So, about 1.5 years in, I ended up faced with the kind of dilemma that is either the result of extraordinary fortuitousness or very shrewd product planning on the part of the designer: get a new phone (endure the bad battery life until the iphone 5 comes out, in my case) or shell out money for the Apple people to fix it. In both cases, they win, and in the former case so do the phone providers, since the phone upgrade is usually accompanied by an extension of the contract, if you want any kind of subsidy.

But I wasn’t mad about either of the choices. I don’t think I’m eligible for a phone replacement, I feel sad about the wasted electronics that are still perfectly good but are set aside for the next generation, both in our culture and in our house (old palm pilots, laptops and cellphones, in our case). As for going to Apple–it rankles to do that. It’s expensive (about the same cost as a warrantee that we didn’t get). I also remember hearing that in the past, they had gratuitously replaced parts inside devices they were servicing, so that they became more difficult to tamper with. To me, that’s like a dealership mechanic replacing a bunch of parts in my car without my knowledge, when I take it in for service–if the changes are simply to make it more difficult for me to get into, rather than to help it work better as a gesture of goodwill or for safety, then that’s just annoying. So, my husband and I looked into replacing the battery ourselves.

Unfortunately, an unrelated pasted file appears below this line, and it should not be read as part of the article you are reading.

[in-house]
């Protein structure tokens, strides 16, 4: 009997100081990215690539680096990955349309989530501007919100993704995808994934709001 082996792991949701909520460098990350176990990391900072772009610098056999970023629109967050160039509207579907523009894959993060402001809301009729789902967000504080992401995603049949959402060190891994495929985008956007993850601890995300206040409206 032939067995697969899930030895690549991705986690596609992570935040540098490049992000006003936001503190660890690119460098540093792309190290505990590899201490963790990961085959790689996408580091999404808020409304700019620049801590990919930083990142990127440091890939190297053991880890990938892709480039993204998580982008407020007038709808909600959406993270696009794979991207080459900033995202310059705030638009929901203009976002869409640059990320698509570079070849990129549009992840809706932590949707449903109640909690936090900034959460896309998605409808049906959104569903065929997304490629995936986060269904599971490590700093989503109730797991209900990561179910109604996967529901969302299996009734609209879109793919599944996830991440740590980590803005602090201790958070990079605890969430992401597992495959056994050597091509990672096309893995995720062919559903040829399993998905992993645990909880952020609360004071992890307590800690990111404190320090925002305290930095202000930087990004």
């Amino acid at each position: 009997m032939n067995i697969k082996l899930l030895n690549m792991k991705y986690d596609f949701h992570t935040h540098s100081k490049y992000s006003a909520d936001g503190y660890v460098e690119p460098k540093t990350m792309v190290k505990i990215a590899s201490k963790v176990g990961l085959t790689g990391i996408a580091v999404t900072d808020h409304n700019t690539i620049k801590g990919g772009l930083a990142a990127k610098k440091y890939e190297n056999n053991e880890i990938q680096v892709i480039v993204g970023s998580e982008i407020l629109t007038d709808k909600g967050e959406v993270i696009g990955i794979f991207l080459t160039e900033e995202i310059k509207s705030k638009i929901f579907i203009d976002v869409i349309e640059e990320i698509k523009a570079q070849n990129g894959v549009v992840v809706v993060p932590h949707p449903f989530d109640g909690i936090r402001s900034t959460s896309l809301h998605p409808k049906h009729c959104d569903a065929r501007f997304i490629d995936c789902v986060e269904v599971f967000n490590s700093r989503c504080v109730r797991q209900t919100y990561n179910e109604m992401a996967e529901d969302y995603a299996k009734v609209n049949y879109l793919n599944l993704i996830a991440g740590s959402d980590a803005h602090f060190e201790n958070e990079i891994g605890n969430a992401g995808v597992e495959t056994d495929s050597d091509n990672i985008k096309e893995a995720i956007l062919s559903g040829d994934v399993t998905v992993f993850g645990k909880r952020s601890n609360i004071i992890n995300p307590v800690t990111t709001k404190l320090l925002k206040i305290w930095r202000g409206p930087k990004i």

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Dramatic EULA-gies?

A friend sent me this link and I just had to share. I was crying with laughter by the end of these…

http://www.cnet.com/8301-30976_1-20068778-10348864.html

They are fabulous, dramatic readings of excerpts from one of Apple’s EULAs, by Richard Dreyfuss. Fabulously brilliant. Even more amazingly, he actually manages to make them sound interesting, and infuse them with some intriguing and gleefully ominous subtexts. Do give them a listen!